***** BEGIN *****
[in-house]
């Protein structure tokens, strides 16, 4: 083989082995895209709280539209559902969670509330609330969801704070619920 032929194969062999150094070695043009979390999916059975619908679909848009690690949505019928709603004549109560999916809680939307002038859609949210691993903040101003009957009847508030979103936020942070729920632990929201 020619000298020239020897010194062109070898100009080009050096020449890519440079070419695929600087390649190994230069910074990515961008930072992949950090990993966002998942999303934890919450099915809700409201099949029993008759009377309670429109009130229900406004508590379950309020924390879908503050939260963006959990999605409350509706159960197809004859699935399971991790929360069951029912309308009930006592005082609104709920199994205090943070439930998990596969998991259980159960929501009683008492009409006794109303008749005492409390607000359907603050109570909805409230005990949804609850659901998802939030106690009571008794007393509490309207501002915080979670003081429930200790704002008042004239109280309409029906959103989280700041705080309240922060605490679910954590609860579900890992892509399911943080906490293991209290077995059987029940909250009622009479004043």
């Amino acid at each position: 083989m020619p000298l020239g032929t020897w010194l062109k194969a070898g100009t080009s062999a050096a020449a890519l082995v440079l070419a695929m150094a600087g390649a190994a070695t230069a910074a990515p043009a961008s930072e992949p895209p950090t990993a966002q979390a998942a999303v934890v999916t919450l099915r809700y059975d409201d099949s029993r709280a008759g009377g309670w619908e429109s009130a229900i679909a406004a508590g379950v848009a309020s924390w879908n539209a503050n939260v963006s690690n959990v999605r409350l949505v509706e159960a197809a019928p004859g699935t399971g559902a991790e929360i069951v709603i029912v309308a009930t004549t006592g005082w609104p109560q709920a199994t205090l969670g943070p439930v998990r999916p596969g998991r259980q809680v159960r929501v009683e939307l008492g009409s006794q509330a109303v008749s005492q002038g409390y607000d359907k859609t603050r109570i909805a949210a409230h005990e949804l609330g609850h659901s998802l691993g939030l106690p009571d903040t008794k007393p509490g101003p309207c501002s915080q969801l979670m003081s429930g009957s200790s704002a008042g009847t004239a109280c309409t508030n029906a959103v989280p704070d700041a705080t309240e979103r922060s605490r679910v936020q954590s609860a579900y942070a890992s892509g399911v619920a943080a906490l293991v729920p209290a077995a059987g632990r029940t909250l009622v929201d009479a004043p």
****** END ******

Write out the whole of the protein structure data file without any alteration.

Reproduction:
[in-house]
């Protein structure tokens, strides 16, 4: 083989082995895209709280539209559902969670509330609330969801704070619920 032929194969062999150094070695043009979390999916059975619908679909848009690690949505019928709603004549109560999916809680939307002038859609949210691993903040101003009957009847508030979103936020942070729920632990929201 020619000298020239020897010194062109070898100009080009050096020449890519440079070419695929600087390649190994230069910074990515961008930072992949950090990993966002998942999303934890919450099915809700409201099949029993008759009377309670429109009130229900406004508590379950309020924390879908503050939260963006959990999605409350509706159960197809004859699935399971991790929360069951029912309308009930006592005082609104709920199994205090943070439930998990596969998991259980159960929501009683008492009409006794109303008749005492409390607000359907603050109570909805409230005990949804609850659901998802939030106690009571008794007393509490309207501002915080979670003081429930200790704002008042004239109280309409029906959103989280700041705080309240922060605490679910954590609860579900890992892509399911943080906490293991209290077995059987029940909250009622009479004043």
């Amino acid at each position: 083989m020619p000298l020239g032929t020897w010194l062109k194969a070898g100009t080009s062999a050096a020449a890519l082995v440079l070419a695929m150094a600087g390649a190994a070695t230069a910074a990515p043009a961008s930072e992949p895209p950090t990993a966002q979390a998942a999303v934890v999916t919450l099915r809700y059975d409201d099949s029993r709280a008759g009377g309670w619908e429109s009130a229900i679909a406004a508590g379950v848009a309020s924390w879908n539209a503050n939260v963006s690690n959990v999605r409350l949505v509706e159960a197809a019928p004859g699935t399971g559902a991790e929360i069951v709603i029912v309308a009930t004549t006592g005082w609104p109560q709920a199994t205090l969670g943070p439930v998990r999916p596969g998991r259980q809680v159960r929501v009683e939307l008492g009409s006794q509330a109303v008749s005492q002038g409390y607000d359907k859609t603050r109570i909805a949210a409230h005990e949804l609330g609850h659901s998802l691993g939030l106690p009571d903040t008794k007393p509490g101003p309207c501002s915080q969801l979670m003081s429930g009957s200790s704002a008042g009847t004239a109280c309409t508030n029906a959103v989280p704070d700041a705080t309240e979103r922060s605490r679910v936020q954590s609860a579900y942070a890992s892509g399911v619920a943080a906490l293991v729920p209290a077995a059987g632990r029940t909250l009622v929201d009479a004043p």